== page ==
There's a lot I want to do in the house this Christmas too as it will be our first Christmas as a married couple. We are at home for Christmas day, and so I want it gleaming and organised. The spare room has turned into a bit of a nightmare - as well as having our desk and laundry in there, it also houses boxes which have yet to be unpacked, and the cat is trying to take over the bed. So I want to blitz the spare room and also the stairs down to the cellar, which are very dark, dusty and a little bit spooky. This is the first school holiday I've had living here - we were on our honeymoon over half term - and I tend to put off home jobs until holidays!

Finally, I have to find some desserts for New Years Eve - we are having a murder mystery party, set in France at the end of WW2... so far I'm thinking of a chocolate mousse, but I also need something else. Suggestions please?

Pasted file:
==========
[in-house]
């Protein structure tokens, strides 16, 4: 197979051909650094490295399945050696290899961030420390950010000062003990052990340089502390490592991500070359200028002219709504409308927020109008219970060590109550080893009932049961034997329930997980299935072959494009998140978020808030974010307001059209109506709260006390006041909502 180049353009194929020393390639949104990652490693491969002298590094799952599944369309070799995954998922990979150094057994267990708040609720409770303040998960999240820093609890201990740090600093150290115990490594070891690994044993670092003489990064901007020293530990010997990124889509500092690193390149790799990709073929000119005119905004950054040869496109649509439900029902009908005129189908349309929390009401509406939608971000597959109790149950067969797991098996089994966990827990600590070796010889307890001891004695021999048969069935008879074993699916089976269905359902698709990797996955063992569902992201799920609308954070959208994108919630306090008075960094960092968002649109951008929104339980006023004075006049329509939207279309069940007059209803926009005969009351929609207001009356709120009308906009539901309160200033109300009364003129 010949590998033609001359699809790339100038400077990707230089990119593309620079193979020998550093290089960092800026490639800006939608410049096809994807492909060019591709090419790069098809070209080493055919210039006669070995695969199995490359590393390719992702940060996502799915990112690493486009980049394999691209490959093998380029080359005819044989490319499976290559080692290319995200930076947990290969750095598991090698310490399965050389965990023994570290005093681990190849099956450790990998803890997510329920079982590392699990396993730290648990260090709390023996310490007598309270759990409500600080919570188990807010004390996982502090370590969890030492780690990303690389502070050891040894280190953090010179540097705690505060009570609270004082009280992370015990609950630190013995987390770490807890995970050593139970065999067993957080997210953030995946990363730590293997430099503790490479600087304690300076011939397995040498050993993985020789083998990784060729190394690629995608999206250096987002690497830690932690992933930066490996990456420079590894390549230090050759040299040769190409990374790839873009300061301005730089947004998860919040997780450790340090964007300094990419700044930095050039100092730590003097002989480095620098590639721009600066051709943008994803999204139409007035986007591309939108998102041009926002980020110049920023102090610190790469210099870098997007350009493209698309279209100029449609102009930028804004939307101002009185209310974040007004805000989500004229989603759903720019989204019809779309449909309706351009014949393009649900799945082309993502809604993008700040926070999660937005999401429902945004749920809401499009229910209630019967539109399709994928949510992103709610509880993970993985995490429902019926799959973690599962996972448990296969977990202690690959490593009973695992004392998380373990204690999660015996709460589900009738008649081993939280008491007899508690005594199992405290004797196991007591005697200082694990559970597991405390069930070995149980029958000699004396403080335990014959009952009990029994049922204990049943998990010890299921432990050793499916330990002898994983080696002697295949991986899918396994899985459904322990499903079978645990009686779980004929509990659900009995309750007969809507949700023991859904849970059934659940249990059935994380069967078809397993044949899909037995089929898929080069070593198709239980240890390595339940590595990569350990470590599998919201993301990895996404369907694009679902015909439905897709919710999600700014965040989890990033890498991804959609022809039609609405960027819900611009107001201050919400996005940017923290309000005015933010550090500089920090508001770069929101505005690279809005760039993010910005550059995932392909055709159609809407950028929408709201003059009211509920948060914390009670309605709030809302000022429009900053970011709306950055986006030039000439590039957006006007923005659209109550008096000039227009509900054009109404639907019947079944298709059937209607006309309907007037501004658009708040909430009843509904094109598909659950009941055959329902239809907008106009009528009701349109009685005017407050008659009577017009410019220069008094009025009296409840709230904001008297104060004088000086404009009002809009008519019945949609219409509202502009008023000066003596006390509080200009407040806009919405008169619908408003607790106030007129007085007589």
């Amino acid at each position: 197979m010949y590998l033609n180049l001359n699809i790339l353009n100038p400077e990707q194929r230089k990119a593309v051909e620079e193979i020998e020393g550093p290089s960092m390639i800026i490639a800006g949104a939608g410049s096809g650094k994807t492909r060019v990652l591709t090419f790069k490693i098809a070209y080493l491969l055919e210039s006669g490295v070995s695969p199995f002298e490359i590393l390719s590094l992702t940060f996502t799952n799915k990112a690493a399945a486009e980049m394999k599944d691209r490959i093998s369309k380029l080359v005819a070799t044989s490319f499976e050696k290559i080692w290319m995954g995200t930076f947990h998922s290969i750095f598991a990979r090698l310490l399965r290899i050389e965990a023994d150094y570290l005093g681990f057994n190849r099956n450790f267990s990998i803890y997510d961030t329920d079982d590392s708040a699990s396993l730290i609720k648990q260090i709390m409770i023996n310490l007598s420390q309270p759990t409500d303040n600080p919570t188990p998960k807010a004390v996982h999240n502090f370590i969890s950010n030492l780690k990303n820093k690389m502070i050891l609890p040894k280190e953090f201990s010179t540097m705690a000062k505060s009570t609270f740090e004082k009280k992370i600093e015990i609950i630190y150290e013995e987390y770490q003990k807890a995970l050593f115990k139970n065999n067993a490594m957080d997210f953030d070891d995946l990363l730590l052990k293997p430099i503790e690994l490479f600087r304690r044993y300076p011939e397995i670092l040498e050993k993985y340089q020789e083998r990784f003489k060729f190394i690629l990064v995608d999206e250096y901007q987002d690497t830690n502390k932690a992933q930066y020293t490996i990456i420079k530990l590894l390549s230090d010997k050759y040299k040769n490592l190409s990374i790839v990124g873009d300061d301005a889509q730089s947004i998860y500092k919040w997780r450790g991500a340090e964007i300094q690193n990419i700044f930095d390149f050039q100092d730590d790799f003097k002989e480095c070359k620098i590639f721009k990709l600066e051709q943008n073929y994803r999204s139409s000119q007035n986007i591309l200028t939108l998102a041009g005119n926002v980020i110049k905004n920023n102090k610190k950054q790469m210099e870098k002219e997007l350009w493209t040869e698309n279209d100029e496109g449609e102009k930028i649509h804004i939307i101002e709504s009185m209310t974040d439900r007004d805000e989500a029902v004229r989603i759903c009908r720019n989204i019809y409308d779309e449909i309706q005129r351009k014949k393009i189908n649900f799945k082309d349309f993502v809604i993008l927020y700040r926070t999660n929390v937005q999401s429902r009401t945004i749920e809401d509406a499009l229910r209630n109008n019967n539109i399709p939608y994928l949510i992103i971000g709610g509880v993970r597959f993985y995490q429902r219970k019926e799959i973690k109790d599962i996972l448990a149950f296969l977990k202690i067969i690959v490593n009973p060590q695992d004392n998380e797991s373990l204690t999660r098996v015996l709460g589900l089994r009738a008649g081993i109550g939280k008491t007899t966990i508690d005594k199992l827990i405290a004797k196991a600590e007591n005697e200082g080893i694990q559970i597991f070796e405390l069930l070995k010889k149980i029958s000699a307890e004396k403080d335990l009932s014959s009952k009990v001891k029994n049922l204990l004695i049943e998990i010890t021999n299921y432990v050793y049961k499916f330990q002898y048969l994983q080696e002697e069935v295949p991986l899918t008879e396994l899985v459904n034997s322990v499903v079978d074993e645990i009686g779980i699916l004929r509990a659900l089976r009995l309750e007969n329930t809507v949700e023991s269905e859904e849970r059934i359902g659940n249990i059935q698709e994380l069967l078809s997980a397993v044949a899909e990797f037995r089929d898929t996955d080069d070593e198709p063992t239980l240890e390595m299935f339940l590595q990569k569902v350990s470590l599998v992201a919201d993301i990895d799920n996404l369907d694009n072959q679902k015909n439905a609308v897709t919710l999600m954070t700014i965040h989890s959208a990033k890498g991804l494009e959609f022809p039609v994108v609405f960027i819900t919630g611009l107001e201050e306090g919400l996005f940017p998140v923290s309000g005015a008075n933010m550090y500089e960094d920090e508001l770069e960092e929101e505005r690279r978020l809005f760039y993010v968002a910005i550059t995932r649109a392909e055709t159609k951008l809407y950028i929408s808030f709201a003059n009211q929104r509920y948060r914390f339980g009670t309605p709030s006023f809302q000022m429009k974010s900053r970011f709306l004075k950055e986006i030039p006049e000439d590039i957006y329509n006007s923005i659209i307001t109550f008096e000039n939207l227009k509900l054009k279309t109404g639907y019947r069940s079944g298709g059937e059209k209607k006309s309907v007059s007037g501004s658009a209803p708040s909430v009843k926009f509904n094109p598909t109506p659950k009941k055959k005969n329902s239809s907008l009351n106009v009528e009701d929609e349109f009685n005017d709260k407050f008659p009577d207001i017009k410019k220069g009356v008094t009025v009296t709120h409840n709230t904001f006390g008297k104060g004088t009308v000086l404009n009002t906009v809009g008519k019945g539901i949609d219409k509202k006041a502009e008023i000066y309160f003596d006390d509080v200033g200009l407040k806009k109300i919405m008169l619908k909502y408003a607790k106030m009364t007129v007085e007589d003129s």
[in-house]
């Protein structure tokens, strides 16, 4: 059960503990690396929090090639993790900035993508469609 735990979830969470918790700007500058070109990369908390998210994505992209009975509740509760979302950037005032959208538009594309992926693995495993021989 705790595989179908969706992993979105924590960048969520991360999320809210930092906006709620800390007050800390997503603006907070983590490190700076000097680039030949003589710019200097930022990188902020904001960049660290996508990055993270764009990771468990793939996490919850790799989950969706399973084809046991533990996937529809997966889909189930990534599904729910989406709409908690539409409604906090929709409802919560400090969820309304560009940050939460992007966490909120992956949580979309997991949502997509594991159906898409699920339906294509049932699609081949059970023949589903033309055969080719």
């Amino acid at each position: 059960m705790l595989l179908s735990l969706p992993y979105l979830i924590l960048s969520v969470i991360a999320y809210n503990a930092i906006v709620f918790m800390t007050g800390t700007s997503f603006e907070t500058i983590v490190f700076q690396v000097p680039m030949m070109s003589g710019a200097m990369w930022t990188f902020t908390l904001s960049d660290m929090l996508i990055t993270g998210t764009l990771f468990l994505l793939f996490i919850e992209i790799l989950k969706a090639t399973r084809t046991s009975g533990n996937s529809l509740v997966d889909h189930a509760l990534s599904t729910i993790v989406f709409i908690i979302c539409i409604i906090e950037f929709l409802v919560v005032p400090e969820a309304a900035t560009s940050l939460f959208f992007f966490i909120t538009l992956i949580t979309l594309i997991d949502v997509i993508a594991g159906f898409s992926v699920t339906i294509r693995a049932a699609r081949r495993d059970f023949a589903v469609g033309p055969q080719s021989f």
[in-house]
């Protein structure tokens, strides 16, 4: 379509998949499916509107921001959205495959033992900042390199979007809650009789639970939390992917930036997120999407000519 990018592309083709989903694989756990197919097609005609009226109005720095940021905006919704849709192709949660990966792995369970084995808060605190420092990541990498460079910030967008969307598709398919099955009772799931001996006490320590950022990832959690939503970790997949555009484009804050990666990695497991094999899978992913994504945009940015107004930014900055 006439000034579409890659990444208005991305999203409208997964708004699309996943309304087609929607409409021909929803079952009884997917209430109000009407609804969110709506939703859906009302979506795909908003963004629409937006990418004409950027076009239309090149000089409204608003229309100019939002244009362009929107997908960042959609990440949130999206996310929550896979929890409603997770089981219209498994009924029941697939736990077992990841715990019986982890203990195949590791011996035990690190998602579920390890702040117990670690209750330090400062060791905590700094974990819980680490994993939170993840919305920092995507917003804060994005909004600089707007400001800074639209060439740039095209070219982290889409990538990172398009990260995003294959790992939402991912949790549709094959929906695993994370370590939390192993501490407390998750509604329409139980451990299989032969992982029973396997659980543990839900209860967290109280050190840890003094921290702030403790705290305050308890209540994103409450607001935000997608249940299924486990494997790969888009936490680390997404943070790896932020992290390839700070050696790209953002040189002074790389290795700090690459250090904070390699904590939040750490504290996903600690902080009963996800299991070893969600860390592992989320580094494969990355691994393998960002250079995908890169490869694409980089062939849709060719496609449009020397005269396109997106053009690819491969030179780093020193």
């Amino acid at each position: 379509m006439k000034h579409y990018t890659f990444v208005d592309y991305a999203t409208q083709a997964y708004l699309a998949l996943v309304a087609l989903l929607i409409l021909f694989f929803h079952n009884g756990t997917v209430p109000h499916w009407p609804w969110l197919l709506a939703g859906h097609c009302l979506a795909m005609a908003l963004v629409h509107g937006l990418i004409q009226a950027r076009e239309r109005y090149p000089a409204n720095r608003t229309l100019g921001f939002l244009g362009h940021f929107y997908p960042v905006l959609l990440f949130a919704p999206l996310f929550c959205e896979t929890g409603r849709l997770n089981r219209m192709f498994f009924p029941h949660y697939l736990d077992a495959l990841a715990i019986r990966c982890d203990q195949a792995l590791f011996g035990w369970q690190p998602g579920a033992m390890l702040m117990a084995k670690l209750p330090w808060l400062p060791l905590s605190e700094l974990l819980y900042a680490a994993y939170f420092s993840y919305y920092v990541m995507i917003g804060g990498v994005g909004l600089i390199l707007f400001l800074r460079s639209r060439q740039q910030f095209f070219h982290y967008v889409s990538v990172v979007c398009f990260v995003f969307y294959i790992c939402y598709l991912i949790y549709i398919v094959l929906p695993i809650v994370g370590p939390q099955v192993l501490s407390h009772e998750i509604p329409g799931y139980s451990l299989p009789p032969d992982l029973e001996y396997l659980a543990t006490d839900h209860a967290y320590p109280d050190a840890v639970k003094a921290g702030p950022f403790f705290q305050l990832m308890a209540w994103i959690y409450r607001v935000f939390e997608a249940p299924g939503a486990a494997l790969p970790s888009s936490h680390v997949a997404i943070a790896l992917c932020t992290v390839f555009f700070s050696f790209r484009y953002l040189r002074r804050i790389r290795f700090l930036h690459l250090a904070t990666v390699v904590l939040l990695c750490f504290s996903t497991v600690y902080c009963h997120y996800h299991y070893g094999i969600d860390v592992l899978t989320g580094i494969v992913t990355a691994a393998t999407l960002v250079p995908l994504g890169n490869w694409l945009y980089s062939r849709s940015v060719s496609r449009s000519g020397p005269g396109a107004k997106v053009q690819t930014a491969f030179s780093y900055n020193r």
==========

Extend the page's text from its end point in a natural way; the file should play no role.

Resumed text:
Tuesday, 1 December 2009

All the food blogs...

I've just been trawling through the 'Next Blog' button on several blogs. And they're almost all about food! Allergy-food, Jewish food, 50s food, frugal food... I couldn't believe how many of them were all about food. And they were all fairly recently updated, which was good. It really annoys me when you find a blog that hasn't been updated for 4 years. You're taking up valuable space!

So while most people are blogging about Thanksgiving in America, baking for Christmas and so on, I have some catching up to do. My husband has complained that my blog is a bit too perfect, and has the potential to be annoying, so I need to blog about Hugh Fearley-Whittingstall's Pear and Almond Cake.

We saw this on the River Cottage programme and had some leftover pears. Tim is off Chocolate as part of his training for the London Marathon (follow his blog here) so I thought that this fitted the requirements.

It tasted good, but did burn slightly around the edges. So, definitely not perfect. But still tasty.